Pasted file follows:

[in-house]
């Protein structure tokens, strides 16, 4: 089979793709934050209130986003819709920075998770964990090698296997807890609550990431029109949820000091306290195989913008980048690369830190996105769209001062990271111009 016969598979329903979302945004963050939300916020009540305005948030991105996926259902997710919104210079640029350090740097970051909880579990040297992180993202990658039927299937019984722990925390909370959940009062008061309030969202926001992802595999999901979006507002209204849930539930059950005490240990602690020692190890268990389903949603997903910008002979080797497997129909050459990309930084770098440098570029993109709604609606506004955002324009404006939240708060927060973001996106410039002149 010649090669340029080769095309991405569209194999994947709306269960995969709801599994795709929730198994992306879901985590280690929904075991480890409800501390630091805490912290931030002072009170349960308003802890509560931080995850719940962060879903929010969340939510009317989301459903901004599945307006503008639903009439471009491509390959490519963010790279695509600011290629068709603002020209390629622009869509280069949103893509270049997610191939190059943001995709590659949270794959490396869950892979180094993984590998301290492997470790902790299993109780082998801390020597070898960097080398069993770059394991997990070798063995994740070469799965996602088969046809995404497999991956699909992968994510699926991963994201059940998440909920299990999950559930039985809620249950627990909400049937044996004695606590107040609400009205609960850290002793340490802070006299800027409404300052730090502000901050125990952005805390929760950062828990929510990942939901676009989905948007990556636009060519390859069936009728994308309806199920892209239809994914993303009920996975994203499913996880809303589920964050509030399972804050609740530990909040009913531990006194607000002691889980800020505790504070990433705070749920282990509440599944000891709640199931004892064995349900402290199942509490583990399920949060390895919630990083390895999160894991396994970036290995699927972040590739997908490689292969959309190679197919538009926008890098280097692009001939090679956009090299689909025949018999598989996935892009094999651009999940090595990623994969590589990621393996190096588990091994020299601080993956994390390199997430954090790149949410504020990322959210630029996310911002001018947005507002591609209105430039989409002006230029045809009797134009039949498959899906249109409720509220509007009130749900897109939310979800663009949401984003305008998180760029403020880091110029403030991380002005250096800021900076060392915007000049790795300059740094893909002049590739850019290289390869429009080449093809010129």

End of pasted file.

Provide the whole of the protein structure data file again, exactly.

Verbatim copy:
[in-house]
């Protein structure tokens, strides 16, 4: 089979793709934050209130986003819709920075998770964990090698296997807890609550990431029109949820000091306290195989913008980048690369830190996105769209001062990271111009 016969598979329903979302945004963050939300916020009540305005948030991105996926259902997710919104210079640029350090740097970051909880579990040297992180993202990658039927299937019984722990925390909370959940009062008061309030969202926001992802595999999901979006507002209204849930539930059950005490240990602690020692190890268990389903949603997903910008002979080797497997129909050459990309930084770098440098570029993109709604609606506004955002324009404006939240708060927060973001996106410039002149 010649090669340029080769095309991405569209194999994947709306269960995969709801599994795709929730198994992306879901985590280690929904075991480890409800501390630091805490912290931030002072009170349960308003802890509560931080995850719940962060879903929010969340939510009317989301459903901004599945307006503008639903009439471009491509390959490519963010790279695509600011290629068709603002020209390629622009869509280069949103893509270049997610191939190059943001995709590659949270794959490396869950892979180094993984590998301290492997470790902790299993109780082998801390020597070898960097080398069993770059394991997990070798063995994740070469799965996602088969046809995404497999991956699909992968994510699926991963994201059940998440909920299990999950559930039985809620249950627990909400049937044996004695606590107040609400009205609960850290002793340490802070006299800027409404300052730090502000901050125990952005805390929760950062828990929510990942939901676009989905948007990556636009060519390859069936009728994308309806199920892209239809994914993303009920996975994203499913996880809303589920964050509030399972804050609740530990909040009913531990006194607000002691889980800020505790504070990433705070749920282990509440599944000891709640199931004892064995349900402290199942509490583990399920949060390895919630990083390895999160894991396994970036290995699927972040590739997908490689292969959309190679197919538009926008890098280097692009001939090679956009090299689909025949018999598989996935892009094999651009999940090595990623994969590589990621393996190096588990091994020299601080993956994390390199997430954090790149949410504020990322959210630029996310911002001018947005507002591609209105430039989409002006230029045809009797134009039949498959899906249109409720509220509007009130749900897109939310979800663009949401984003305008998180760029403020880091110029403030991380002005250096800021900076060392915007000049790795300059740094893909002049590739850019290289390869429009080449093809010129």